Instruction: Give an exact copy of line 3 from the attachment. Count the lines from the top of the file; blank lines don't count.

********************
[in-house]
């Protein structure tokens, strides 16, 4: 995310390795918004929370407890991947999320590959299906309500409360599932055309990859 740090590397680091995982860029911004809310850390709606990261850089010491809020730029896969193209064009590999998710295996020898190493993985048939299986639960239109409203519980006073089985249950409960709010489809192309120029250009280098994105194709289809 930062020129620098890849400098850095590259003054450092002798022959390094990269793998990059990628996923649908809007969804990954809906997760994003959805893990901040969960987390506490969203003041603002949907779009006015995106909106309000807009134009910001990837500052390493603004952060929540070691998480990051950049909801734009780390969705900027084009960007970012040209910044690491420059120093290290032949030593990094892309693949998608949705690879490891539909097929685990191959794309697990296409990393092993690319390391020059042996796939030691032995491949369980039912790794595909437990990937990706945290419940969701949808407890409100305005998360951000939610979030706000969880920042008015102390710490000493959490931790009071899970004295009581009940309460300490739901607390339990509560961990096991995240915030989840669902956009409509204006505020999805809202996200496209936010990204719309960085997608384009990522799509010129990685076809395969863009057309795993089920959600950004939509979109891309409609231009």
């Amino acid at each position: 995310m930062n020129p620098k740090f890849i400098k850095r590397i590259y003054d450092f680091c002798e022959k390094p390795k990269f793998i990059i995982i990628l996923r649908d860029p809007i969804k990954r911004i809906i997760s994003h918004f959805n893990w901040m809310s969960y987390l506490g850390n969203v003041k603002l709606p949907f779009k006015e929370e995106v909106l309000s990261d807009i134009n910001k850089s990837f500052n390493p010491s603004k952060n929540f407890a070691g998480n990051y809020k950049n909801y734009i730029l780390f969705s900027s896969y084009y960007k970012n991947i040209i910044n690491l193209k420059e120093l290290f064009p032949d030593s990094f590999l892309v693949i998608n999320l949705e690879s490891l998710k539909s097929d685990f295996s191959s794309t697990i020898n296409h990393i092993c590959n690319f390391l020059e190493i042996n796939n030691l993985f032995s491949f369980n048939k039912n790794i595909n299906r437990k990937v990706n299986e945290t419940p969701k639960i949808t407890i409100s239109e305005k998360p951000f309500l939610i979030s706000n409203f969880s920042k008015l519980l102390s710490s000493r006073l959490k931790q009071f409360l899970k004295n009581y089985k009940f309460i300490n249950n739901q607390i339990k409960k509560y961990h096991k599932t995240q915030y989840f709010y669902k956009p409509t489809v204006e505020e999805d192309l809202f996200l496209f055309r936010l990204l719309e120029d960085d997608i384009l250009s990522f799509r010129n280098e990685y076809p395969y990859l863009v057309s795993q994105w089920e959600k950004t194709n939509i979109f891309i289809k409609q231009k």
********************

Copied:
């Amino acid at each position: 995310m930062n020129p620098k740090f890849i400098k850095r590397i590259y003054d450092f680091c002798e022959k390094p390795k990269f793998i990059i995982i990628l996923r649908d860029p809007i969804k990954r911004i809906i997760s994003h918004f959805n893990w901040m809310s969960y987390l506490g850390n969203v003041k603002l709606p949907f779009k006015e929370e995106v909106l309000s990261d807009i134009n910001k850089s990837f500052n390493p010491s603004k952060n929540f407890a070691g998480n990051y809020k950049n909801y734009i730029l780390f969705s900027s896969y084009y960007k970012n991947i040209i910044n690491l193209k420059e120093l290290f064009p032949d030593s990094f590999l892309v693949i998608n999320l949705e690879s490891l998710k539909s097929d685990f295996s191959s794309t697990i020898n296409h990393i092993c590959n690319f390391l020059e190493i042996n796939n030691l993985f032995s491949f369980n048939k039912n790794i595909n299906r437990k990937v990706n299986e945290t419940p969701k639960i949808t407890i409100s239109e305005k998360p951000f309500l939610i979030s706000n409203f969880s920042k008015l519980l102390s710490s000493r006073l959490k931790q009071f409360l899970k004295n009581y089985k009940f309460i300490n249950n739901q607390i339990k409960k509560y961990h096991k599932t995240q915030y989840f709010y669902k956009p409509t489809v204006e505020e999805d192309l809202f996200l496209f055309r936010l990204l719309e120029d960085d997608i384009l250009s990522f799509r010129n280098e990685y076809p395969y990859l863009v057309s795993q994105w089920e959600k950004t194709n939509i979109f891309i289809k409609q231009k």